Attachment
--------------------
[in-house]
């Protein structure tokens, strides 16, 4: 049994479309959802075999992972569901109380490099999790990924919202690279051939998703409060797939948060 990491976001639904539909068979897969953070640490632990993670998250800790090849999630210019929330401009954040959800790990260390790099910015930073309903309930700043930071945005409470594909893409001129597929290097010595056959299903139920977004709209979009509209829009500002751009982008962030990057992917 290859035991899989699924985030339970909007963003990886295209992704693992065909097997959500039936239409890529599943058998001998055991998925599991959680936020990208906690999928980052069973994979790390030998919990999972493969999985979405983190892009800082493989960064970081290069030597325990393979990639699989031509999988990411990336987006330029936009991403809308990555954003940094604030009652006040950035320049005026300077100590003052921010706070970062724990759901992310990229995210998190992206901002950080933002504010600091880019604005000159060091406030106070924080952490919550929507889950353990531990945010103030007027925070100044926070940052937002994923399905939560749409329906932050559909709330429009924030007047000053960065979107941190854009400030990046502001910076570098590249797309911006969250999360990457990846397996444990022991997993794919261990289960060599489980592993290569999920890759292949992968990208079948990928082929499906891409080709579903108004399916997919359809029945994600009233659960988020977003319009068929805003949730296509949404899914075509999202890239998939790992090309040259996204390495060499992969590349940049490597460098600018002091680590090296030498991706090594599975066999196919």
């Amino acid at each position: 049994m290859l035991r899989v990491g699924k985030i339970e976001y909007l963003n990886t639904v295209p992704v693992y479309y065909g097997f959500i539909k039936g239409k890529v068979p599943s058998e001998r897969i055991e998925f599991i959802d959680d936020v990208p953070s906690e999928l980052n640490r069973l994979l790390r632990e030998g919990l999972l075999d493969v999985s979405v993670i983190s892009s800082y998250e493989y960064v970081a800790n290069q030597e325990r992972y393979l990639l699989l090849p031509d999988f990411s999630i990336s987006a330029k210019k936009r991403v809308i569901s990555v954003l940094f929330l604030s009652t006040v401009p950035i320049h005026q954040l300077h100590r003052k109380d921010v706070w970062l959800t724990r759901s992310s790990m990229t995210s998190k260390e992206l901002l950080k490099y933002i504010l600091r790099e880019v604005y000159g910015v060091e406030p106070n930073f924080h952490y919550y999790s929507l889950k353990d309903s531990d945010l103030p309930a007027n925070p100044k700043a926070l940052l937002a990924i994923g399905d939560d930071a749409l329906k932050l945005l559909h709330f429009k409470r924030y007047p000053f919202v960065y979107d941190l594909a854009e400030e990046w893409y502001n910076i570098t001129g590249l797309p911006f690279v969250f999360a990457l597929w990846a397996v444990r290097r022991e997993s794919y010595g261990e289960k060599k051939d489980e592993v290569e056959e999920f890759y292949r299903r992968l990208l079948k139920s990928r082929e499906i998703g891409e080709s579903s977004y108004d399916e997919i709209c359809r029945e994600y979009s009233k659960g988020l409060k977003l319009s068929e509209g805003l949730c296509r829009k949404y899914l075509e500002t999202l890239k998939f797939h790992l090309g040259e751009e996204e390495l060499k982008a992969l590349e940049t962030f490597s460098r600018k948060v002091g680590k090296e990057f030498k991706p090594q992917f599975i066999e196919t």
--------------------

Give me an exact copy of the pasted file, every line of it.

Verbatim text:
[in-house]
């Protein structure tokens, strides 16, 4: 049994479309959802075999992972569901109380490099999790990924919202690279051939998703409060797939948060 990491976001639904539909068979897969953070640490632990993670998250800790090849999630210019929330401009954040959800790990260390790099910015930073309903309930700043930071945005409470594909893409001129597929290097010595056959299903139920977004709209979009509209829009500002751009982008962030990057992917 290859035991899989699924985030339970909007963003990886295209992704693992065909097997959500039936239409890529599943058998001998055991998925599991959680936020990208906690999928980052069973994979790390030998919990999972493969999985979405983190892009800082493989960064970081290069030597325990393979990639699989031509999988990411990336987006330029936009991403809308990555954003940094604030009652006040950035320049005026300077100590003052921010706070970062724990759901992310990229995210998190992206901002950080933002504010600091880019604005000159060091406030106070924080952490919550929507889950353990531990945010103030007027925070100044926070940052937002994923399905939560749409329906932050559909709330429009924030007047000053960065979107941190854009400030990046502001910076570098590249797309911006969250999360990457990846397996444990022991997993794919261990289960060599489980592993290569999920890759292949992968990208079948990928082929499906891409080709579903108004399916997919359809029945994600009233659960988020977003319009068929805003949730296509949404899914075509999202890239998939790992090309040259996204390495060499992969590349940049490597460098600018002091680590090296030498991706090594599975066999196919």
């Amino acid at each position: 049994m290859l035991r899989v990491g699924k985030i339970e976001y909007l963003n990886t639904v295209p992704v693992y479309y065909g097997f959500i539909k039936g239409k890529v068979p599943s058998e001998r897969i055991e998925f599991i959802d959680d936020v990208p953070s906690e999928l980052n640490r069973l994979l790390r632990e030998g919990l999972l075999d493969v999985s979405v993670i983190s892009s800082y998250e493989y960064v970081a800790n290069q030597e325990r992972y393979l990639l699989l090849p031509d999988f990411s999630i990336s987006a330029k210019k936009r991403v809308i569901s990555v954003l940094f929330l604030s009652t006040v401009p950035i320049h005026q954040l300077h100590r003052k109380d921010v706070w970062l959800t724990r759901s992310s790990m990229t995210s998190k260390e992206l901002l950080k490099y933002i504010l600091r790099e880019v604005y000159g910015v060091e406030p106070n930073f924080h952490y919550y999790s929507l889950k353990d309903s531990d945010l103030p309930a007027n925070p100044k700043a926070l940052l937002a990924i994923g399905d939560d930071a749409l329906k932050l945005l559909h709330f429009k409470r924030y007047p000053f919202v960065y979107d941190l594909a854009e400030e990046w893409y502001n910076i570098t001129g590249l797309p911006f690279v969250f999360a990457l597929w990846a397996v444990r290097r022991e997993s794919y010595g261990e289960k060599k051939d489980e592993v290569e056959e999920f890759y292949r299903r992968l990208l079948k139920s990928r082929e499906i998703g891409e080709s579903s977004y108004d399916e997919i709209c359809r029945e994600y979009s009233k659960g988020l409060k977003l319009s068929e509209g805003l949730c296509r829009k949404y899914l075509e500002t999202l890239k998939f797939h790992l090309g040259e751009e996204e390495l060499k982008a992969l590349e940049t962030f490597s460098r600018k948060v002091g680590k090296e990057f030498k991706p090594q992917f599975i066999e196919t």